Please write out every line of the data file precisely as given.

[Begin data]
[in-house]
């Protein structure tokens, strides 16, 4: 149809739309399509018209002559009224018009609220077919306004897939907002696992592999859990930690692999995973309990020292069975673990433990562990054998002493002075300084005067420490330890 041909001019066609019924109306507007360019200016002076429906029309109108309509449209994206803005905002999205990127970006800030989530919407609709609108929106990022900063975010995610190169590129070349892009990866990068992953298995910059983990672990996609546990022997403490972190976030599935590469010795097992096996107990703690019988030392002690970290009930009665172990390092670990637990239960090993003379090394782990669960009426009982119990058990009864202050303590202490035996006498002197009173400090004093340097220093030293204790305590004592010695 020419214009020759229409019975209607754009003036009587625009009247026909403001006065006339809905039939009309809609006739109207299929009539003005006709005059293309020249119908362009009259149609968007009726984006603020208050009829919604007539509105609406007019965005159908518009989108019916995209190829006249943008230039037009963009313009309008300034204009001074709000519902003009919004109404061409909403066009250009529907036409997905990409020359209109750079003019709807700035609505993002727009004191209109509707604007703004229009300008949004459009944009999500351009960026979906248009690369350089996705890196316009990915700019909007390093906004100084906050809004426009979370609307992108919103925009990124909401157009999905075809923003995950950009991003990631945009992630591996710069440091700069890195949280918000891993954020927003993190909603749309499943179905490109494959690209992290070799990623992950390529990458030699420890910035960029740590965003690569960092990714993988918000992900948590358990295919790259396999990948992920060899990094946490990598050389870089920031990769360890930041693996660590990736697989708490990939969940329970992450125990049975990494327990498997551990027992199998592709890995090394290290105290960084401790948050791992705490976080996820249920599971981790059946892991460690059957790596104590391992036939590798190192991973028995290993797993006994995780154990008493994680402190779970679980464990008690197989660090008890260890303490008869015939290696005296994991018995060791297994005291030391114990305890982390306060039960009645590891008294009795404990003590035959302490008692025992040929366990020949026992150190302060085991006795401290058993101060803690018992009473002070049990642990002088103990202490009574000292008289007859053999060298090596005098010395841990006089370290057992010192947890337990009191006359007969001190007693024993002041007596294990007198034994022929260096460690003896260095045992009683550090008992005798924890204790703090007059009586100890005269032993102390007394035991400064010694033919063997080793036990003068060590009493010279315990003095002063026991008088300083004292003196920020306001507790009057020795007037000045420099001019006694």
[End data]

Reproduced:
[in-house]
């Protein structure tokens, strides 16, 4: 149809739309399509018209002559009224018009609220077919306004897939907002696992592999859990930690692999995973309990020292069975673990433990562990054998002493002075300084005067420490330890 041909001019066609019924109306507007360019200016002076429906029309109108309509449209994206803005905002999205990127970006800030989530919407609709609108929106990022900063975010995610190169590129070349892009990866990068992953298995910059983990672990996609546990022997403490972190976030599935590469010795097992096996107990703690019988030392002690970290009930009665172990390092670990637990239960090993003379090394782990669960009426009982119990058990009864202050303590202490035996006498002197009173400090004093340097220093030293204790305590004592010695 020419214009020759229409019975209607754009003036009587625009009247026909403001006065006339809905039939009309809609006739109207299929009539003005006709005059293309020249119908362009009259149609968007009726984006603020208050009829919604007539509105609406007019965005159908518009989108019916995209190829006249943008230039037009963009313009309008300034204009001074709000519902003009919004109404061409909403066009250009529907036409997905990409020359209109750079003019709807700035609505993002727009004191209109509707604007703004229009300008949004459009944009999500351009960026979906248009690369350089996705890196316009990915700019909007390093906004100084906050809004426009979370609307992108919103925009990124909401157009999905075809923003995950950009991003990631945009992630591996710069440091700069890195949280918000891993954020927003993190909603749309499943179905490109494959690209992290070799990623992950390529990458030699420890910035960029740590965003690569960092990714993988918000992900948590358990295919790259396999990948992920060899990094946490990598050389870089920031990769360890930041693996660590990736697989708490990939969940329970992450125990049975990494327990498997551990027992199998592709890995090394290290105290960084401790948050791992705490976080996820249920599971981790059946892991460690059957790596104590391992036939590798190192991973028995290993797993006994995780154990008493994680402190779970679980464990008690197989660090008890260890303490008869015939290696005296994991018995060791297994005291030391114990305890982390306060039960009645590891008294009795404990003590035959302490008692025992040929366990020949026992150190302060085991006795401290058993101060803690018992009473002070049990642990002088103990202490009574000292008289007859053999060298090596005098010395841990006089370290057992010192947890337990009191006359007969001190007693024993002041007596294990007198034994022929260096460690003896260095045992009683550090008992005798924890204790703090007059009586100890005269032993102390007394035991400064010694033919063997080793036990003068060590009493010279315990003095002063026991008088300083004292003196920020306001507790009057020795007037000045420099001019006694």